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Charley is very well aware of the signs of Willy Loman's decline. Willy confides in Charley about his money situation and accepts financial help from Charley, who is concerned for Willy and who offers compassion as well as offering Willy a job.
The two men have been competitors over the years, with Charley always finding more success than Willy. Charley enjoys giving Willy a hard time, but ultimately wants to see Willy and his family do well.
We can see Charley's concern for Willy first in the fact that he makes a midnight visit to Willy's house when he hears Willy shouting, alone in the kitchen. We see this concern again in the advice that Charley gives as well as in the offer of a job. Charley knows that Willy is not entirely honest, yet he offers him a job anyway.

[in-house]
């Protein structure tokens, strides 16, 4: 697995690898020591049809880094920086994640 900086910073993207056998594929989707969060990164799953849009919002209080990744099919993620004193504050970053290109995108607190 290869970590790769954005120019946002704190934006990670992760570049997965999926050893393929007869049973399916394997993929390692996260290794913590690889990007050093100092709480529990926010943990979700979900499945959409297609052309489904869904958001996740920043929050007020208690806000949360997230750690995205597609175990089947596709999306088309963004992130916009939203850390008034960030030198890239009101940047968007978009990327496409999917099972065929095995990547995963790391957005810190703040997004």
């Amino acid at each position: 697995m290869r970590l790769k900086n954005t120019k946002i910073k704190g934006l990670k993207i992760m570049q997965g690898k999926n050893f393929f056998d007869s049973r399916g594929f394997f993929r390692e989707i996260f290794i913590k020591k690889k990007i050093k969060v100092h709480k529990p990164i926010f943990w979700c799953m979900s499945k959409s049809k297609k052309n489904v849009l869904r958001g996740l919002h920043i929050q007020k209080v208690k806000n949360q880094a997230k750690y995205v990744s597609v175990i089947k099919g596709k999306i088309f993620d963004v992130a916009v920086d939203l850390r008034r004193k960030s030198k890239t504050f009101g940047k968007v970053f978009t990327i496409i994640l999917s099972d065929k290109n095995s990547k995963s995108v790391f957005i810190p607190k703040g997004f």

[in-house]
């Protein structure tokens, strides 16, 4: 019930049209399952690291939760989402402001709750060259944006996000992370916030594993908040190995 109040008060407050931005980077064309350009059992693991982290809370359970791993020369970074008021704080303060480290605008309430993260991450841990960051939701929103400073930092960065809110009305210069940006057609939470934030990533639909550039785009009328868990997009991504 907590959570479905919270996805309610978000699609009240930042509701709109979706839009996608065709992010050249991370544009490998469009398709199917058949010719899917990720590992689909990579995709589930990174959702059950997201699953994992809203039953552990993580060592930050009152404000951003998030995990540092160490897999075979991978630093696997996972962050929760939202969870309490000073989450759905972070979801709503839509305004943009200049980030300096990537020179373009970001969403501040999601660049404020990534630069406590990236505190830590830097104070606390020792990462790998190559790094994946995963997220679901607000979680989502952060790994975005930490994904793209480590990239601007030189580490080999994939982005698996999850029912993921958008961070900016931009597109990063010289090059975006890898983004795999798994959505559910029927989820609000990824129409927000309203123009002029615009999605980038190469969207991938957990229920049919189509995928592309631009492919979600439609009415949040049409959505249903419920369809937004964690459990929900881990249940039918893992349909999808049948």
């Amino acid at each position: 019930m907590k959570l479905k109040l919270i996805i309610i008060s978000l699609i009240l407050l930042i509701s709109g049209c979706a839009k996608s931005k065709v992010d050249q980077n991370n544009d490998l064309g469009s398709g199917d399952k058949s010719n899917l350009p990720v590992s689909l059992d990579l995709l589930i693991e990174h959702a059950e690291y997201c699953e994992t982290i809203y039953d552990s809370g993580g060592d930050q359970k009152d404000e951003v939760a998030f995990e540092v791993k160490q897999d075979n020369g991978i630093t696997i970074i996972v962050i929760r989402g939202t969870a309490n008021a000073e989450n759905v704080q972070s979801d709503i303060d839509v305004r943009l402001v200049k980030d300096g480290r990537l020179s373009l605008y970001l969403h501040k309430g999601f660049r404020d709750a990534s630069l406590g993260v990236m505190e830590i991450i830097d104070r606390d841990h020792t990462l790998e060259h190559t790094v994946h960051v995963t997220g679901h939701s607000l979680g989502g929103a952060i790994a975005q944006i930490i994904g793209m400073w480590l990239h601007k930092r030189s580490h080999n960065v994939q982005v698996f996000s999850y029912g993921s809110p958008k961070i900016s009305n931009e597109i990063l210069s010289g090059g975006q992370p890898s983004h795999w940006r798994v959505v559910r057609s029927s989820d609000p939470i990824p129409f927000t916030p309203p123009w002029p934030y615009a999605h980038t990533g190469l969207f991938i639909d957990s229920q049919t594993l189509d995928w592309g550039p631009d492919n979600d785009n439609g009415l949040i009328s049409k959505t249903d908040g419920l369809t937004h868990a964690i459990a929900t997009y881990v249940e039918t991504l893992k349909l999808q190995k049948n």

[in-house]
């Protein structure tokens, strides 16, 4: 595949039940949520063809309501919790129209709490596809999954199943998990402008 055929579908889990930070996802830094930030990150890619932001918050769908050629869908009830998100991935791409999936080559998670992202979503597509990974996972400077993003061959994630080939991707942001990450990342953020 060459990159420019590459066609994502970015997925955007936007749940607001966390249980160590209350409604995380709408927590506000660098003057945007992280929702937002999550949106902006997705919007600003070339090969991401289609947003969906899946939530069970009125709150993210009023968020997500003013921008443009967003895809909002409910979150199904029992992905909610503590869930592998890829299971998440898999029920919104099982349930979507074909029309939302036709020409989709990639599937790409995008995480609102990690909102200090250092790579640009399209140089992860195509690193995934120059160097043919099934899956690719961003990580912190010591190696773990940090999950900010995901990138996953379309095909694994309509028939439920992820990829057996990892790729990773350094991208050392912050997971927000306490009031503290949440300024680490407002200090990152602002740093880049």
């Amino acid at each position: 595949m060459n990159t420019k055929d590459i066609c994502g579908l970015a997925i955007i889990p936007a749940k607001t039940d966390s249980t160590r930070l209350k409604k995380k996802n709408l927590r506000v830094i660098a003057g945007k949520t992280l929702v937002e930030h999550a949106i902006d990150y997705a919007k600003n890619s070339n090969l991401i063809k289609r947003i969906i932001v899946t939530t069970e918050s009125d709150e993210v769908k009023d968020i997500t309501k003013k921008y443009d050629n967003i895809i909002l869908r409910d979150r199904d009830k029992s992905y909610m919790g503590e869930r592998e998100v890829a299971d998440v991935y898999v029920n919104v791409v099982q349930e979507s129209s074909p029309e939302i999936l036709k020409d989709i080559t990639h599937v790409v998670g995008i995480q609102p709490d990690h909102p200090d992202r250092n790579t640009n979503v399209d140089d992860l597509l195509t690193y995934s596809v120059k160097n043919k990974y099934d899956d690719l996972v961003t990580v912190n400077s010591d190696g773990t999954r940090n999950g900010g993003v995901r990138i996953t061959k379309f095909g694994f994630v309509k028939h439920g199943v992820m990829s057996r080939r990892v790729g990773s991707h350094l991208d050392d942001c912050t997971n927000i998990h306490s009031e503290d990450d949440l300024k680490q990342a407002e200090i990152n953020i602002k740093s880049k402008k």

Willy's pride won't let him accept the job. It would be too much like admitting defeat, something he only does in his most private and desolate moments.
Charley is Willy's only true friend throughout the play. Charley is Willy's successful neighbor who goes out of his way several times to help Willy. Willy is extremely jealous of Charley and his son's success, and Charley is well aware of Willy's shortcomings. Unlike Willy, Charley is grounded, intelligent, and respectful. Willy secretly admires everything that Charley has accomplished, but is too proud to admit it. Willy also believes that he is better than Charley because he is well-liked and has athletic, handsome sons. Charley recognizes the error in Willy's judgement and pities his neighbor. Although Charley jokes with Willy knowing that he will upset him, Charley goes out of his way to help Willy. Charley not only consistently gives Willy fifty dollars, Charley also offers Willy a job which he declines.
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